One wishes though, her narrative had dealt with caste a little more critically than it does. By virtue of telling the stories she has, she is forced to mention caste. But having done so, she falls into the old Goan Catholic trap of not discussing caste in public. We pretend innocence about it. As a result, she mentions caste, but fails to attempt a critical discussion of it. This failing is nowhere as obvious as when she discusses its presence among the Goan communities in Africa. Thus for example in the case of the relationships that Goans in Kenya had with the future of a postcolonial Goa she refers to the fact of the two sides (pro-India led by J.M. Nazareth and pro-Portuguese faction led by Dr. A.C.L. de Souza) being motivated by caste battles. Having done so, she refuses to elaborate on the name of these castes or elaborate on these divisions.

But perhaps this silence is also because through her writing what Carvalho is also attempting is a rescuing of the dignity of the groups she writes about, from the humiliation they normally experience. The discussion of caste could perhaps wait another day, when we are more secure in, and less apologetic about our identities. Carvalho however, also seems to uncritically accept other hierarchies, for example that of the white (Anglo-Saxon) man who crafted the British Empire. While acknowledging the role of the Goan in lending vital support to this Empire, she does not seem to be critical of the manner in which it moulded the Goan psyche. Did being the Imperial overseer create racial prejudices that we do not acknowledge? Where there are possibilities to take this forward, she unhappily lets these threads fall. At times, one could not help in wondering, whether the twining of the Goan story with that of Empire, does not make the Goan somewhat nostalgic for this time of Empire.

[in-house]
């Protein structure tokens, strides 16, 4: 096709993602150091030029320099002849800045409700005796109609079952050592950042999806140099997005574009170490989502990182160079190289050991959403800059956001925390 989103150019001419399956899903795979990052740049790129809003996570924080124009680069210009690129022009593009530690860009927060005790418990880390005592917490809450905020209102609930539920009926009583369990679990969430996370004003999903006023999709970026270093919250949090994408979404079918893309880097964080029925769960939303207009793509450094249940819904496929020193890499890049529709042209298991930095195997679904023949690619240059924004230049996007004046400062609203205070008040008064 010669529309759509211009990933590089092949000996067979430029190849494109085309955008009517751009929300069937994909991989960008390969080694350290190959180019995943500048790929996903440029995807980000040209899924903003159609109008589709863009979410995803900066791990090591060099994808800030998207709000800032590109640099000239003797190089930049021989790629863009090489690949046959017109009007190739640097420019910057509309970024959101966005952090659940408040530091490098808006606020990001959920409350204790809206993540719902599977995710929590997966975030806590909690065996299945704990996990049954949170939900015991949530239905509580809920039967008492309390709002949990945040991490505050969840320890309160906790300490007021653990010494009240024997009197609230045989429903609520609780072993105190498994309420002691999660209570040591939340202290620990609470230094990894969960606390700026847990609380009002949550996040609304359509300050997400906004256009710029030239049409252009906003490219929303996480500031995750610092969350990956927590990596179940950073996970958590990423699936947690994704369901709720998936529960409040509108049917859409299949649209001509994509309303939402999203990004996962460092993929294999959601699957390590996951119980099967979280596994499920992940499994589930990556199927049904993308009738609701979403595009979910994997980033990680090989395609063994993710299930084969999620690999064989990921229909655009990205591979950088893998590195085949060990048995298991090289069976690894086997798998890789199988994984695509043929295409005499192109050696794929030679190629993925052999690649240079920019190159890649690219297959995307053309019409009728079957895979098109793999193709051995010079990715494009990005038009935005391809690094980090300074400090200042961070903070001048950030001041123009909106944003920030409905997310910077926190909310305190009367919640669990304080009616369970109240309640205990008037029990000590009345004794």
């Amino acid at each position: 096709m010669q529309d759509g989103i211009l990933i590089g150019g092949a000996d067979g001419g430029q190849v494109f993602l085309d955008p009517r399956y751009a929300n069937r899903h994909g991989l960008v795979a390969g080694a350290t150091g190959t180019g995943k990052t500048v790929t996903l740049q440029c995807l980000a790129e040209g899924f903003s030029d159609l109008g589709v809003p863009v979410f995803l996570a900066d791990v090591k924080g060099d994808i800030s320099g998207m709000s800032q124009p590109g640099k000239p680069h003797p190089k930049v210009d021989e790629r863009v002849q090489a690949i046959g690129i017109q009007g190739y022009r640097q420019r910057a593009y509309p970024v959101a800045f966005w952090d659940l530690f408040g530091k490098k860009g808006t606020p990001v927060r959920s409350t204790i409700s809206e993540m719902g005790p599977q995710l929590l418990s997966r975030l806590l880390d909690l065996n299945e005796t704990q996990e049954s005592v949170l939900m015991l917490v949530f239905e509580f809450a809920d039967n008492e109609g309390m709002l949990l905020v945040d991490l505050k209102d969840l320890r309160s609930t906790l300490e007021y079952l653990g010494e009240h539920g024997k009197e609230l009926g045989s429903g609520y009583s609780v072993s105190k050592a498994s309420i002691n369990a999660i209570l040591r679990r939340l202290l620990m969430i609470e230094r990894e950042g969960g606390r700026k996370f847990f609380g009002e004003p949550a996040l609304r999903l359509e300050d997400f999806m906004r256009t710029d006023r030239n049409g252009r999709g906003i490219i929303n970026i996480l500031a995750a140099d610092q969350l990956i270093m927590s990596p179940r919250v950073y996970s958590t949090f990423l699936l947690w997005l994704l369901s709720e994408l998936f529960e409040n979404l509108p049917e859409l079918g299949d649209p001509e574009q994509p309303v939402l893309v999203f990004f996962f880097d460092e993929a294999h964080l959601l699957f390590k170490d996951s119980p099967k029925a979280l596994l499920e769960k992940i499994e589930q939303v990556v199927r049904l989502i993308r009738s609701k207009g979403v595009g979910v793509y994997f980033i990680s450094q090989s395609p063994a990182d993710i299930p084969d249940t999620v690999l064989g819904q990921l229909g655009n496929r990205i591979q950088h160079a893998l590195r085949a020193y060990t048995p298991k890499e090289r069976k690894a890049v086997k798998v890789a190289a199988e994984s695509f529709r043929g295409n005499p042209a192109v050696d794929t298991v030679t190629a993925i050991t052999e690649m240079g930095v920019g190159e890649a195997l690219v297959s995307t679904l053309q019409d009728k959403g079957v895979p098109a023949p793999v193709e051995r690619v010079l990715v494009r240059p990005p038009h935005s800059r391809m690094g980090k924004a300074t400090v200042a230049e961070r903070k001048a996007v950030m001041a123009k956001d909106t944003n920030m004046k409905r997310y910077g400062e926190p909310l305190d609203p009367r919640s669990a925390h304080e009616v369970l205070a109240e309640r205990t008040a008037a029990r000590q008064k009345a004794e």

Finally, even though it is a wonderful read and a critical contribution to Goan historiography and literature, the stories that Carvalho narrates are often snapshots strung together from disparate settings. There is none of the thickness of description that is the demand of the ethnographer. Very often, the story has only begun when it very frustratingly ends. One wonders therefore, if her book would not have been better served through more focused elaborations of selected theaters of Goan migration. But then on the other hand, this is perhaps only the first of more productions that will fully elaborate the untold stories of the subaltern Goan abroad? It would be a shame if Selma Carvalho, with her charming prose, resolute voice, and unflinching gaze stops at just one book.

(First published in the Gomantak Times 1 Sept 2010)